An independent lawmaker in Panama has introduced a bill to the country’s National Assembly that if approved will regulate crypto assets and promote blockchain adoption.
The proposed law aims to make Panama “compatible with blockchain, crypto assets and the internet,” tweeted congressman Gabriel Silva, whose profile photo features the red laser beam eyes popular with bitcoin enthusiasts. Silva, who tweeted about the proposal on September 6, is encouraging people to leave comments and feedback on his website.
“Our proposal is simple and seeks, first, to give legal certainty and safety to crypto assets in Panama—for example, cryptocurrencies,” Silva says in a video explaining the potential law. In addition, the law aims to attract digitally-focused entrepreneurs, companies and investments that could create local job opportunities and broaden financial services with lower prices. The proposal also seeks to offer citizens the option of paying taxes and fees with crypto assets.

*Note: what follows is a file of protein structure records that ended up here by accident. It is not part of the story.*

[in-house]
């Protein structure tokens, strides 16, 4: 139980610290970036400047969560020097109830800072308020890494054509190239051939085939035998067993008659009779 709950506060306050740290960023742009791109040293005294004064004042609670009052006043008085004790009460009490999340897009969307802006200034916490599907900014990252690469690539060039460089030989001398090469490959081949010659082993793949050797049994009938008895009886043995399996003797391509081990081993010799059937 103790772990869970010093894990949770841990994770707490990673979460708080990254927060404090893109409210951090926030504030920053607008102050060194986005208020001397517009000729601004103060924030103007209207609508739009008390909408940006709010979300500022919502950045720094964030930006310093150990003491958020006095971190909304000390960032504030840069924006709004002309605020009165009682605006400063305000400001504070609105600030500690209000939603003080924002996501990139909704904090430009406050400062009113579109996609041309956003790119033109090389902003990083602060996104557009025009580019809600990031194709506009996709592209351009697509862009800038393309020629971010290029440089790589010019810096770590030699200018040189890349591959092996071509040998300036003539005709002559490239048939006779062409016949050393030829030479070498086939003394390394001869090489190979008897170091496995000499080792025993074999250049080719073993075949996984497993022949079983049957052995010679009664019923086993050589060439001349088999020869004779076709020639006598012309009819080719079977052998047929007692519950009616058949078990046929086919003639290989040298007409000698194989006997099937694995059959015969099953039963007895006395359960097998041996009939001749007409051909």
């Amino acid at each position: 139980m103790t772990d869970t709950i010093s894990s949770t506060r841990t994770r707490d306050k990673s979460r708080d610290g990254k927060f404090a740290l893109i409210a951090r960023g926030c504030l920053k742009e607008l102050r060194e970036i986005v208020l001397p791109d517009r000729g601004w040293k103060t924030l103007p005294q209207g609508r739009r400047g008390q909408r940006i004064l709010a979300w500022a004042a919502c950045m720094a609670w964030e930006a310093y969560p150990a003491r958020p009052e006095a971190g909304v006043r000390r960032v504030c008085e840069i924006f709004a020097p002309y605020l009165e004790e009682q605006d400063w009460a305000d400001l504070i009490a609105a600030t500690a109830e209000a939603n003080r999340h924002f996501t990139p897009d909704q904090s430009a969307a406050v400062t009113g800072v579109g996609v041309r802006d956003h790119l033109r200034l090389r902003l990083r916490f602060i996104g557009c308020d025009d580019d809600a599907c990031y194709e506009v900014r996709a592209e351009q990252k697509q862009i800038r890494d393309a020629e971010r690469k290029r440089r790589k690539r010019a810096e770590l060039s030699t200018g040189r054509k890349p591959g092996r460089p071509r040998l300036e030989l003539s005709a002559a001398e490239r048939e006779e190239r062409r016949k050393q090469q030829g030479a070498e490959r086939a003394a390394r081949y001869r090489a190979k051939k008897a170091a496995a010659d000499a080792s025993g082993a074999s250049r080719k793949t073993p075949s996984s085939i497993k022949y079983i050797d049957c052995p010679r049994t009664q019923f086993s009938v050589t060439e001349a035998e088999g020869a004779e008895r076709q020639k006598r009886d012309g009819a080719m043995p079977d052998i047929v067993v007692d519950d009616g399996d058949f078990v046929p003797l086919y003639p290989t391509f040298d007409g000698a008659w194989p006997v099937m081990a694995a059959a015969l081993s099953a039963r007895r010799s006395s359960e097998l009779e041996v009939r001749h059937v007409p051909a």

The drafted “crypto law” specifically mentions bitcoin and Ethereum as types of crypto assets.
“Natural persons located in the Republic of Panama or legal entities organized in the Republic of Panama may freely agree to use crypto assets, including without limitation Bitcoin and Ethereum, as means of payment for any civil or commercial operation not prohibited by the legal system of the Republic of Panama,” the bill states.
It has been a busy week for cryptocurrency developments in Latin America and the world, mainly due to El Salvador’s rollout of its own bitcoin law and wallet called Chivo. That country was the first to make bitcoin legal tender. But while Panama is also located in Central America and uses the U.S. dollar, its own crypto law has some important differences.
For starters, Panama’s law would focus more broadly on crypto assets and blockchain, while El Salvador’s is written to focus on bitcoin.
According to explanatory materials Silva shared on Twitter, Panama’s proposed law will not require companies to accept bitcoin or other cryptocurrencies. El Salvador’s law, on the other hand, indicates that businesses need to accept bitcoin as a form of payment, although it remains to be seen how widely it will enforce this (those without access to the necessary technologies would be excluded from the mandate).